Series: Westfield Brothers, Book 1
Rating: 3.5 Stars
Length: 384 Pages, 4084 Locations
Formats: Mass Market Paperback, Kindle
Infuriated over the Duke of Blackmoor's flagrant disregard for his ward after several attempts to contact the blackguard via letter, Lily Ruttledge, the Aunt of the twelve-year-old Oliver, is left with no option but to track the man down. She will force him to pay attention to the rising crisis of a boy who is changing in ways that are starting to scare the normally unflappable Lily. One conversation with Your Grace Simon Westfield, however, and all she wants to do is wring his neck. And if he didn't kick her out of his home and shove her back into the carriage that brought her without hearing a word she said, she would have done just that.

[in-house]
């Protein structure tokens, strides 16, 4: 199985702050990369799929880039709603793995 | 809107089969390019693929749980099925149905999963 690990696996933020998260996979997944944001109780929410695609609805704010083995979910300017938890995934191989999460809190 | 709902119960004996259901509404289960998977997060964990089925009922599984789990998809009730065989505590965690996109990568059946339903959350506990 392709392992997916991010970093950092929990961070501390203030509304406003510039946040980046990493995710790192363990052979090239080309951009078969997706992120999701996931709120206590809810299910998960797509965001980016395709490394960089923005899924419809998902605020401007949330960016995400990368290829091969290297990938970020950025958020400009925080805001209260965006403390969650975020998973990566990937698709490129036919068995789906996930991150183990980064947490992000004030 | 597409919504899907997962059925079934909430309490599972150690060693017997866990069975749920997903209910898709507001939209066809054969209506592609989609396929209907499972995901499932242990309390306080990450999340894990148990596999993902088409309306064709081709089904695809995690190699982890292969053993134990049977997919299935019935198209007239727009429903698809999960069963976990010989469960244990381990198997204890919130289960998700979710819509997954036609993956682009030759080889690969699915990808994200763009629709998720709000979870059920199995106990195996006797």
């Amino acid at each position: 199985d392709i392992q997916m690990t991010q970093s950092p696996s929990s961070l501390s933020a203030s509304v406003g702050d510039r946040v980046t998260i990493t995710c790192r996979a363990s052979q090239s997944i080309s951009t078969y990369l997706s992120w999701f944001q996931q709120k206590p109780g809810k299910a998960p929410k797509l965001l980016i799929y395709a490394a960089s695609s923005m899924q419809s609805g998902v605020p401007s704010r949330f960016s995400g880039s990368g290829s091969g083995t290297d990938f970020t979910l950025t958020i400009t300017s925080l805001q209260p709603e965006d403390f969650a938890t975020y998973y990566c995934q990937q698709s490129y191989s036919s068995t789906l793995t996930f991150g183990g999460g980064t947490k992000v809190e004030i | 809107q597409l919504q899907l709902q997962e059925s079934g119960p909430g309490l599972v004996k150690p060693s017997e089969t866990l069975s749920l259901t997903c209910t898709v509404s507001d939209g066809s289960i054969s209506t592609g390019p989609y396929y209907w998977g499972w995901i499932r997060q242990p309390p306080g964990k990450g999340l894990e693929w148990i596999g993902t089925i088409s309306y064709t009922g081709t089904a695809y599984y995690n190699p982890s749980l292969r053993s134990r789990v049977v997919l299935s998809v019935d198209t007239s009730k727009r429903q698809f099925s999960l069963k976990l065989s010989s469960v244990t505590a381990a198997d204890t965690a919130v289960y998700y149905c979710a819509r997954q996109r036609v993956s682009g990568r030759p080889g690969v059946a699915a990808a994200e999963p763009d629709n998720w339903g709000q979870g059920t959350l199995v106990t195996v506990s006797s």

It was far too close to the full moon for Simon to have a delectable little morsel like Lily in his arms. The beast inside him was wild enough as it is. When his highly observant butler mentions that Lily's fears over the changes with her nephew sounded quite similar to Simon's particular history, however, the Duke is horrified that he'd let the child's development go untended for so long. He races after Lily's coach...and if he's just as interested in seeing the tall beauty again as he is in bringing Oliver to heel, well...it's not like he plans to bed her or anything.